Dengue fever (DF) and leptospirosis are serious public problems in tropical regions, especially in Manila, the Philippines. In attempting to understand the causes of DF and leptospirosis seasonality, meteorological factors have been suspected, but quantitative correlation between seasonality and meteorological factors has not been fully investigated. In this study, we investigated correlation of temporal patterns of reported numbers of laboratory-confirmed cases of both DF and leptospirosis with meteorological conditions (temperature, relative humidity, rainfall) in Manila. We used time-series analysis combined with spectral analysis and the least squares method. A 1-year cycle explained underlying variations of DF, leptospirosis and meteorological data. There was a peak of the 1-year cycle in temperature during May, followed by maxima in rainfall, relative humidity and number of laboratory-confirmed DF and leptospirosis cases. This result suggests that DF and leptospirosis epidemics are correlated not only with rainfall but also relative humidity and temperature in the Philippines. Quantifying the correlation of DF and leptospirosis infections with meteorological conditions may prove useful in predicting DF and leptospirosis epidemics, and health services should plan accordingly.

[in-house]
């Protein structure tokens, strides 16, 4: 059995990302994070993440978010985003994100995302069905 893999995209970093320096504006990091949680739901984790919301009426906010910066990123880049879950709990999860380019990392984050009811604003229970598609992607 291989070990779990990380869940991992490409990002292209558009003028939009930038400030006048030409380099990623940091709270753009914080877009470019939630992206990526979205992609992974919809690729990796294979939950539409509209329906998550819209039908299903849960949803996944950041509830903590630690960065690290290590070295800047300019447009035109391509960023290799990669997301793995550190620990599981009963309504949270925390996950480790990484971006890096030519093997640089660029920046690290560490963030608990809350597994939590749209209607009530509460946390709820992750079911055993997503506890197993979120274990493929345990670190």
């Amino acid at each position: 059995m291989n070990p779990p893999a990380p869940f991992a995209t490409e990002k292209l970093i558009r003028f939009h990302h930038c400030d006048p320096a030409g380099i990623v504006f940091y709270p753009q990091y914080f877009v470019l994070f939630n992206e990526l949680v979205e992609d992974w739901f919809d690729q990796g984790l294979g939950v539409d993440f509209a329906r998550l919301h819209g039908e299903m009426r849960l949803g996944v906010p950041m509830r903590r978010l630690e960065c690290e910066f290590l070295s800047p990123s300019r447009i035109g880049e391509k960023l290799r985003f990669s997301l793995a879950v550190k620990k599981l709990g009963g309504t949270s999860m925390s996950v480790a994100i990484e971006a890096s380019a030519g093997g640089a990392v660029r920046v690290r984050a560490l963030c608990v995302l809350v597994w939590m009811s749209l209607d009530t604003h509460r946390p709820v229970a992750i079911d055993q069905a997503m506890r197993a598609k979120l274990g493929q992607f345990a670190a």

An elongated ERO with R - K′ = 7.5 behind the cluster A851 at z=0.4 was found to lie at z = 1.5 both by the photometric redshift and by a cross correlation method of its H-band SED with local E/SO spectra. the luminosity profile is well represented by a seeing convolved exponential disk, and the lack of redshifted H-alpha emission indicates that it has a dynamically relaxed disk with an old stellar population. Gravitational lensing of the cluster is not strong enough to stretch the image and cannot convert the de Vaucouleurs law into an exponential law.
We carried out a K′ band survey during August and September, 1994, in the south galactic pole region that covers 180.8 arcmin2 to K = 19 and 2.21 arcmin2 to K = 21 by the ANU 2.3 m telescope at SSO, Australia, equipped with PICNIC, developed at NAOJ. New galaxy number counts from K = 13 to 22 were obtained, which provided the best determination of the galaxy counts from K = 17.5 to 19.0 because of our large survey area. They were very consistent with Gardner, Cowie, & Wainscoat (1993, ApJL, 415, 9) and other observations to K < 19, however, they were larger than the galaxy counts of Saracco et al. (1997, AJ, 114, 887) with similar area and depth of survey around that magnitudes.